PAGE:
University Diaries

University Diaries

A professor of English describes American university life.

July 18, 2007 - 9:50am
Where Most Needed is a blog that follows what it calls "the charity industry." Its author, in a recent post, notices what UD and other observers have noticed - that more and more people are beginning to question the grotesque disparity between a few American universities endowed with billions and billions and billions of dollars, and most of the rest of the country's campuses, struggling with expenses.
July 14, 2007 - 6:19am
Is this altogether a bad idea? Wisconsin's State Assembly has voted to end all funding for the law school at the University of Wisconsin. Enough lawyers already. The state only kicks in ten percent of the school's funding as it is. Increase tuition. It's very low. The governor calls it "a really bizarre thing that came out of nowhere," but it isn't. There are shortages of doctors, but there are clearly too many lawyers in this country. There are too many law schools. Wisconsin could be a pioneer in doing something about it.
July 10, 2007 - 7:10am
Not to get all sentimental about it, but one of the highest purposes of a free press is to expose corruption. For a variety of reasons, people don't think -- don't like to think? -- of universities as institutions particularly susceptible to corruption. We idealize the American campus insanely. Yet in the years that UD has kept a blog that follows American university life, she's spent a lot of time chronicling corrupt professors, administrators, trustees...
June 30, 2007 - 4:36pm
A vain man struggles with the threat to his self-importance that student evaluations represent.
June 27, 2007 - 4:39am
The Greek government has once again given up efforts to prod that country'sdead university system to life - violent street protests last summerfrightened off political reformers -- but France's aggressive new leader,Nicholas Sarkozy, is giving it the old college try.
June 21, 2007 - 6:02am
"[T]he NCAA, through all of their summits, hasn't accomplished anything tobenefit the student athlete. People who say that one year of collegeenhances your life are blowing smoke up their butt. The same NCAA thatsupposedly takes a higher moral ground on education is now allowingconferences like the Big Ten and the SEC to form their own TV networks totelecast the events of these so called amateurs and they continuously usethem to make money. They pretend (to be) institutions of higher education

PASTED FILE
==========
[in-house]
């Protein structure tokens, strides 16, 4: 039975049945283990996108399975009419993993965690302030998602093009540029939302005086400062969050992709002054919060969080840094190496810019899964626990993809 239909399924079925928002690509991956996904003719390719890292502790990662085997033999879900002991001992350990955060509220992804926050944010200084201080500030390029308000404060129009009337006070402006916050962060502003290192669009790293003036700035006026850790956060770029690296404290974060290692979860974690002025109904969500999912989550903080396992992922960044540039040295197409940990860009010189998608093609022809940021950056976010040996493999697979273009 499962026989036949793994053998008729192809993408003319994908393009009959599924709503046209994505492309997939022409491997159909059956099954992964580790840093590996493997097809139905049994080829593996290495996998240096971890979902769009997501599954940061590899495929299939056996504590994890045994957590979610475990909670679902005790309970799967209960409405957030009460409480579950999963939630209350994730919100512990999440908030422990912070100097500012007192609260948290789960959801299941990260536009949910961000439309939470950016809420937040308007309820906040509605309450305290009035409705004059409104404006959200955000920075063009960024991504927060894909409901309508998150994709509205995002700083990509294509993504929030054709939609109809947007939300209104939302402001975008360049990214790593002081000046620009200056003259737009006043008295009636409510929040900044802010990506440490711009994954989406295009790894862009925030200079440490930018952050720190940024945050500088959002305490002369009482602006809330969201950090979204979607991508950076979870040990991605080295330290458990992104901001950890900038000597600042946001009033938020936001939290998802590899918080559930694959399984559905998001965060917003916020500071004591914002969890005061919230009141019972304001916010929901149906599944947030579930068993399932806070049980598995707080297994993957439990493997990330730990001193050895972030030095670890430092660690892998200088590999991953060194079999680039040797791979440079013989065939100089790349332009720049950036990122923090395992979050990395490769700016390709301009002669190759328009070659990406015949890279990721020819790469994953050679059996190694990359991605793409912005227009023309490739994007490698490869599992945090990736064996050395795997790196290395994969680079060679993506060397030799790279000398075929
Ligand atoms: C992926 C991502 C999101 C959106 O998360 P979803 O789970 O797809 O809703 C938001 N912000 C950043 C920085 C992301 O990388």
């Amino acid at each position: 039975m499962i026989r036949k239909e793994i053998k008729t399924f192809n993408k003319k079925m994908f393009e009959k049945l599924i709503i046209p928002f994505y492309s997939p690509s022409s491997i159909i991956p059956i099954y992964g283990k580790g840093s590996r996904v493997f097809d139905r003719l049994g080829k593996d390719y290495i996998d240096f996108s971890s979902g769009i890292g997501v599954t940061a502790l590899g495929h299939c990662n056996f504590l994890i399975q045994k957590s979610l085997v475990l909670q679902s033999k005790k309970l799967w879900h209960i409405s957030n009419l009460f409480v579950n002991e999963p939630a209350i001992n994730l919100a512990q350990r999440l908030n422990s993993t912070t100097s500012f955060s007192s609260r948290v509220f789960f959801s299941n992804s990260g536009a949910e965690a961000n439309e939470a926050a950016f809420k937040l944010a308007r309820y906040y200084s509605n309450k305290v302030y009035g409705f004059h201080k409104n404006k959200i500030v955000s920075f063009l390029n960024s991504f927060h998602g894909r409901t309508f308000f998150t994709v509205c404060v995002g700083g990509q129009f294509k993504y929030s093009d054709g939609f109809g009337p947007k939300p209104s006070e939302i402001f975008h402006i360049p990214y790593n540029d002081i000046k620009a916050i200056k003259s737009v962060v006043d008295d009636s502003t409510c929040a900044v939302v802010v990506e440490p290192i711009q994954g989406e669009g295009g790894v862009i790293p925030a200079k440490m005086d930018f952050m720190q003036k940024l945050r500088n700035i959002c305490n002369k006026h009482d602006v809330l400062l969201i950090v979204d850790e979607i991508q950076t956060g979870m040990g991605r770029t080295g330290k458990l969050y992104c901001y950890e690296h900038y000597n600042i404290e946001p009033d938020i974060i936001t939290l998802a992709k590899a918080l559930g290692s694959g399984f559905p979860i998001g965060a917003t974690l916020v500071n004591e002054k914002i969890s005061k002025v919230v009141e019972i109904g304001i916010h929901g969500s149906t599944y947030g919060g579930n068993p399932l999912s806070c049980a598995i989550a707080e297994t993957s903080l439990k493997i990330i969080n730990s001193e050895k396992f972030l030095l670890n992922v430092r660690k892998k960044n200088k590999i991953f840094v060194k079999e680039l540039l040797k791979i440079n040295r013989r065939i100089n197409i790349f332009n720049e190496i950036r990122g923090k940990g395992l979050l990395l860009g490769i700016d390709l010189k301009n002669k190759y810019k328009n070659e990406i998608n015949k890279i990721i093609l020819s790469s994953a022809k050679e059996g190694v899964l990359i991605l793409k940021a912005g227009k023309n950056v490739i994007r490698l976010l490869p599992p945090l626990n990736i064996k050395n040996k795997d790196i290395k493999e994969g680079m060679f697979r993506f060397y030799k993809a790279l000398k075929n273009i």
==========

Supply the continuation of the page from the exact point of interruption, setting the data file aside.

June 19, 2007 - 6:04am
The things I'll do for a post! I've dragged myself through hellish evening heat (summer's up and running in DC) to the Scena Theatre at the Arts Club of Washington to attend a Bloomsday event: a dramatic reading of selections from James Joyce's works. The Arts Club is a block from my office at George Washington University, but until now I didn't know it existed. It's in a townhouse I've walked by a hundred times on my way to Primi Piatti, a popular upscale New York-style restaurant that has everything but good food.
June 18, 2007 - 6:21am
With her interest in the grotesqueries of bigtime university sports, UD has read tons of reports from tons of influential organizations about how to reform them. The Knight Commission is particularly fond of glossy publications packed with great ideas about academic integrity, financial accountability, and how to attract non-felonious people to your team.
June 15, 2007 - 4:49am
Like a number of big sports campuses, Auburn University has designated faculty-enablers who smooth the way toward a bogus degree for athletes who don't have time to take courses and read books and that sort of thing.
June 9, 2007 - 5:46am
Europe's worst university system -- and that's saying a lot -- has done it again. Ten senior academics at Panteion University in Athens have stolen almost eight million dollars in state funds over the last five years or so. They bought luxury goods with the money, which was intended to support academic programs at Panteion. What's striking about the coverage from Greece is that the harshness of the verdicts, rather than the enormity of the crime, has shocked people.

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